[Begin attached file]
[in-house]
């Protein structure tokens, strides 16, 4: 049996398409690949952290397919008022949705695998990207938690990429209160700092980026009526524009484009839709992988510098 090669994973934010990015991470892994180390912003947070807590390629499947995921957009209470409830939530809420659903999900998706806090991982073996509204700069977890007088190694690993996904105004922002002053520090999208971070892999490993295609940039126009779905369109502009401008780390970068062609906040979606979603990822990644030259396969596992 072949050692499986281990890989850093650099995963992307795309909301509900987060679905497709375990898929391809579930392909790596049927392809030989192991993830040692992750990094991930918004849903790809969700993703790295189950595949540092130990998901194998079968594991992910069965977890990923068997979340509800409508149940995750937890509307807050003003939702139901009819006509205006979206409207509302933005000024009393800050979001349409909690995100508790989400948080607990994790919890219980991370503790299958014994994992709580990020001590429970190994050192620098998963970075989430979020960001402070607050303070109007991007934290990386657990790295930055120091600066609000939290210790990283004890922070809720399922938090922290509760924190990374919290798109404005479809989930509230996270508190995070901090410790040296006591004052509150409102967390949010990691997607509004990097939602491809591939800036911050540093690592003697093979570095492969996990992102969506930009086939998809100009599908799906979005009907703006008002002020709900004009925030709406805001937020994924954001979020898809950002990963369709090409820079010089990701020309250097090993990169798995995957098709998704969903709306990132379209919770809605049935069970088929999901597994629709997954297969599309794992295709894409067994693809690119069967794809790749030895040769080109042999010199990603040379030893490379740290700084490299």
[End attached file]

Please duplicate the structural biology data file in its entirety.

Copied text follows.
[in-house]
């Protein structure tokens, strides 16, 4: 049996398409690949952290397919008022949705695998990207938690990429209160700092980026009526524009484009839709992988510098 090669994973934010990015991470892994180390912003947070807590390629499947995921957009209470409830939530809420659903999900998706806090991982073996509204700069977890007088190694690993996904105004922002002053520090999208971070892999490993295609940039126009779905369109502009401008780390970068062609906040979606979603990822990644030259396969596992 072949050692499986281990890989850093650099995963992307795309909301509900987060679905497709375990898929391809579930392909790596049927392809030989192991993830040692992750990094991930918004849903790809969700993703790295189950595949540092130990998901194998079968594991992910069965977890990923068997979340509800409508149940995750937890509307807050003003939702139901009819006509205006979206409207509302933005000024009393800050979001349409909690995100508790989400948080607990994790919890219980991370503790299958014994994992709580990020001590429970190994050192620098998963970075989430979020960001402070607050303070109007991007934290990386657990790295930055120091600066609000939290210790990283004890922070809720399922938090922290509760924190990374919290798109404005479809989930509230996270508190995070901090410790040296006591004052509150409102967390949010990691997607509004990097939602491809591939800036911050540093690592003697093979570095492969996990992102969506930009086939998809100009599908799906979005009907703006008002002020709900004009925030709406805001937020994924954001979020898809950002990963369709090409820079010089990701020309250097090993990169798995995957098709998704969903709306990132379209919770809605049935069970088929999901597994629709997954297969599309794992295709894409067994693809690119069967794809790749030895040769080109042999010199990603040379030893490379740290700084490299």